Musical palate cleanser, one more drop of soul edition

I’m gonna wrap up my R&B run with a cut from a guy with a rather interesting story.

Eddie Hinton was one of the top session musicians working out of Muscle Shoals and Memphis.  Per Wikipedia, as a session guitarist, Hinton played on hit records recorded by Wilson Pickett, Arthur Conley, Aretha Franklin, Joe Tex, Solomon Burke, Percy Sledge, The Staple Singers, The Dells, Paul Kelly, Johnny Taylor, Elvis Presley, The Box Tops, R.B. Greaves, Boz Scaggs, Evie Sands, Looking Glass, Toots Hibbert and Otis Redding.  (He played guitar on the Toots in Memphis cuts I posted yesterday.)

Hinton was also a singer/songwriter who managed to cut a handful of albums.  His voice is remarkable.  Some of you may remember from my Frankie Miller post a few years back that I have an affinity for white guys who can channel Otis Redding.  Well, in that regard, Eddie Hinton makes Frankie Miller sound like Frankie Valli.  Check out what I think is his best, “Hard Luck Guy”.

He passed away a couple of decades ago.  If you can find his first album, Very Extremely Dangerous, give it a listen.


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3 responses to “Musical palate cleanser, one more drop of soul edition

  1. budro

    He’s got a sweet cover of Tony Joe White’s “300 Pounds of Hongry” too.


  2. LRGK9

    Roy Buchanan

    Buchanan gained national notice as the result of an hour-long PBS television documentary. Entitled Introducing Roy Buchanan, and sometimes mistakenly called The Best Unknown Guitarist in the World, it earned a record deal with Polydor Records and praise from John Lennon and Merle Haggard, besides an alleged invitation to join the Rolling Stones (which he turned down and which gave him the nickname “the man who tumbled the stones down”).[10] He recorded five albums for Polydor, one of which, Second Album, went gold,[11] and after that another three for Atlantic Records, one of which, 1977’s Loading Zone, also went gold.[2][12] Buchanan quit recording in 1981, vowing never to enter a studio again unless he could record his own music his own way.[10] Four years later, Alligator Records coaxed Buchanan back into the studio.[10] His first album for Alligator, When a Guitar Plays the Blues, was released in the spring of 1985. It was the first time he had total artistic freedom in the studio.[13] His second Alligator LP, Dancing on the Edge (with vocals on three tracks by Delbert McClinton), was released in the fall of 1986. He released the twelfth and last album of his career, Hot Wires, in 1987.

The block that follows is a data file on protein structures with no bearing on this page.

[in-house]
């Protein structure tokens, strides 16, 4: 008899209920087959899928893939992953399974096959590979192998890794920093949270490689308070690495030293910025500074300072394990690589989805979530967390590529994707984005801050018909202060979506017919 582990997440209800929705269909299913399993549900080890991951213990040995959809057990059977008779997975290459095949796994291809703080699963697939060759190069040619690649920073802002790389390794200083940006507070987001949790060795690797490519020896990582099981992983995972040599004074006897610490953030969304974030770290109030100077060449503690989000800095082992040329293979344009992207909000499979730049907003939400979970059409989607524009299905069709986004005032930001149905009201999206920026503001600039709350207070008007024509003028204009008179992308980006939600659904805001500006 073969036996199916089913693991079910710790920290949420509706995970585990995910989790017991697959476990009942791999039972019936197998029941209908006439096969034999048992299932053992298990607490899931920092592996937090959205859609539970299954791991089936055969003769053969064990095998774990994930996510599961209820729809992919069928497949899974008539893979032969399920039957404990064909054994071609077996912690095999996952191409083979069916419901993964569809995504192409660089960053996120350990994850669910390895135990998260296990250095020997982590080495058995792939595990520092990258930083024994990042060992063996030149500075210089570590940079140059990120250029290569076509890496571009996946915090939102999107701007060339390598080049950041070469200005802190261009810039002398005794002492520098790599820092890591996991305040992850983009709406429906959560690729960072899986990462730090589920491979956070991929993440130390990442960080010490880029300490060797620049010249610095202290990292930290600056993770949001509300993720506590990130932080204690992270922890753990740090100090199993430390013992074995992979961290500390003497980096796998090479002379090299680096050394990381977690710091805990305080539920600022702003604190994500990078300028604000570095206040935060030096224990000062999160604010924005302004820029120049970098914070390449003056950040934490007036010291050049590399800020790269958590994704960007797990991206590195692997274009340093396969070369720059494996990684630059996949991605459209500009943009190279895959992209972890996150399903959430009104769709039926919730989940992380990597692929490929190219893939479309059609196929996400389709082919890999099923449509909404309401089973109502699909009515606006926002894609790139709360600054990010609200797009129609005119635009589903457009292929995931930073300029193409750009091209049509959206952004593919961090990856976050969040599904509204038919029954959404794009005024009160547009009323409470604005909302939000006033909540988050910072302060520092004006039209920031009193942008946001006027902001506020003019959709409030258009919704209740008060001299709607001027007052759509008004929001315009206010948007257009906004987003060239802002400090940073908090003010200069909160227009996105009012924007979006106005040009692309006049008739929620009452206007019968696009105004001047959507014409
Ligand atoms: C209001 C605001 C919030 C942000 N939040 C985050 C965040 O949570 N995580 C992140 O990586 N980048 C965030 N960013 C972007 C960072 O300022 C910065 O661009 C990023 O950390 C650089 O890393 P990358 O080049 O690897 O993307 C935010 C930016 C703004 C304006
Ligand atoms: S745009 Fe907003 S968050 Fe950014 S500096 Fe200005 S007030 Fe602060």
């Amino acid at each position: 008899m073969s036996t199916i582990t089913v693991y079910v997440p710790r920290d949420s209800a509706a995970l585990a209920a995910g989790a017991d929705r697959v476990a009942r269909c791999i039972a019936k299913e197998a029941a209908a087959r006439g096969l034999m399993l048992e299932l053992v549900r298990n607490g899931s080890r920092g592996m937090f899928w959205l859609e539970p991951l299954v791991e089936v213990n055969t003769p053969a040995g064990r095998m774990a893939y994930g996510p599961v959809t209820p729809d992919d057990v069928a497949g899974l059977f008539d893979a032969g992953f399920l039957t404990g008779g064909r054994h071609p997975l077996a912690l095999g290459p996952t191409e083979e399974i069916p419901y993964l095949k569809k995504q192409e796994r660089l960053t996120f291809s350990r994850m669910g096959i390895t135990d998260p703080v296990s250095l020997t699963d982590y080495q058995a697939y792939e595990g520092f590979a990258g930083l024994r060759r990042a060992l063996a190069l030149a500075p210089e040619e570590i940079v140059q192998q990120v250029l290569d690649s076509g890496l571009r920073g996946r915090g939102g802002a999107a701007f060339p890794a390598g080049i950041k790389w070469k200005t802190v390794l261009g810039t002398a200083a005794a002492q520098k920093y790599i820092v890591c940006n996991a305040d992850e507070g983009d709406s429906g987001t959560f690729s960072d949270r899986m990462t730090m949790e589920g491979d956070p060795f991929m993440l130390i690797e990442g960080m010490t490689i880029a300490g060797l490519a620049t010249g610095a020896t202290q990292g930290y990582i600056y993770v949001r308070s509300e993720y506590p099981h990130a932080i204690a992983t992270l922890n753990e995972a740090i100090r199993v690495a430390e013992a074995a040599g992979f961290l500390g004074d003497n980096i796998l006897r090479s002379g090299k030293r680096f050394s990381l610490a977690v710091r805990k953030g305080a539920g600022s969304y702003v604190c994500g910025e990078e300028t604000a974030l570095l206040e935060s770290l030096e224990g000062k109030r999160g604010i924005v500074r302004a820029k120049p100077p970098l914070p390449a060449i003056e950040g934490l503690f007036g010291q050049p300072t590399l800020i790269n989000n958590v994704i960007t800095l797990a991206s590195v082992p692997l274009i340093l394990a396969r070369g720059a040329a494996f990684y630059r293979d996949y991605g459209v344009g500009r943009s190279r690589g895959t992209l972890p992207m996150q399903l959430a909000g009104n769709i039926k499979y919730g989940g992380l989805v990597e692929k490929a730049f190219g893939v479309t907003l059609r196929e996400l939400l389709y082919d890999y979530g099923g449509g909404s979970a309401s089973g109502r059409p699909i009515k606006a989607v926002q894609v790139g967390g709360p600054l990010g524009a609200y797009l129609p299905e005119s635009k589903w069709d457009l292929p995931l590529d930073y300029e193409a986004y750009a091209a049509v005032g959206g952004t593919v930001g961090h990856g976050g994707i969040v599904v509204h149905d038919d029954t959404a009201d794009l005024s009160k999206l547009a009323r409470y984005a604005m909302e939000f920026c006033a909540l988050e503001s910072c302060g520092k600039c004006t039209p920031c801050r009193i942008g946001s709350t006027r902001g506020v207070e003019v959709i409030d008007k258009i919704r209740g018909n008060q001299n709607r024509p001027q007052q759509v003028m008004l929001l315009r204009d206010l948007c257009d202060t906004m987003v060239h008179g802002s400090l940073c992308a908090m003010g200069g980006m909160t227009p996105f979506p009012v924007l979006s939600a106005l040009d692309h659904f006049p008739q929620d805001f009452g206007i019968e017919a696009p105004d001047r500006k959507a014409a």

According to his agent and others, Buchanan was doing well, having gained control of his drinking habit and playing again, when he was arrested for public intoxication after a domestic dispute.[2][5] He was found hanged from his own shirt in a jail cell on 14 August 1988 in the Fairfax County, Virginia Jail. According to Jerry Hentman, who was in a cell nearby Buchanan’s, the Deputy Sheriff opened the door early in the morning and found Buchanan with the shirt around his neck.[6][12] Buchanan’s last show was on August 7, 1988 in Guilford, CT. His cause of death was officially recorded as suicide, a finding disputed by Buchanan’s friends and family. One of his friends, Marc Fisher, reported seeing Roy’s body with bruises on the head.[6]

    Live Stock was and still is is one of the best guitar albums EVAH.


  3. Reservoir Dawg

    That is some awesome stuff. I’m gonna add one last thing from the Texas branch: Ray Wylie Hubbard doing “Snake Farm”. I think from now on we oughtta call FU the Hogtown Snake Farm. As per the song it just sounds nasty, it pretty much is. It’s a reptile house, Snake Farm.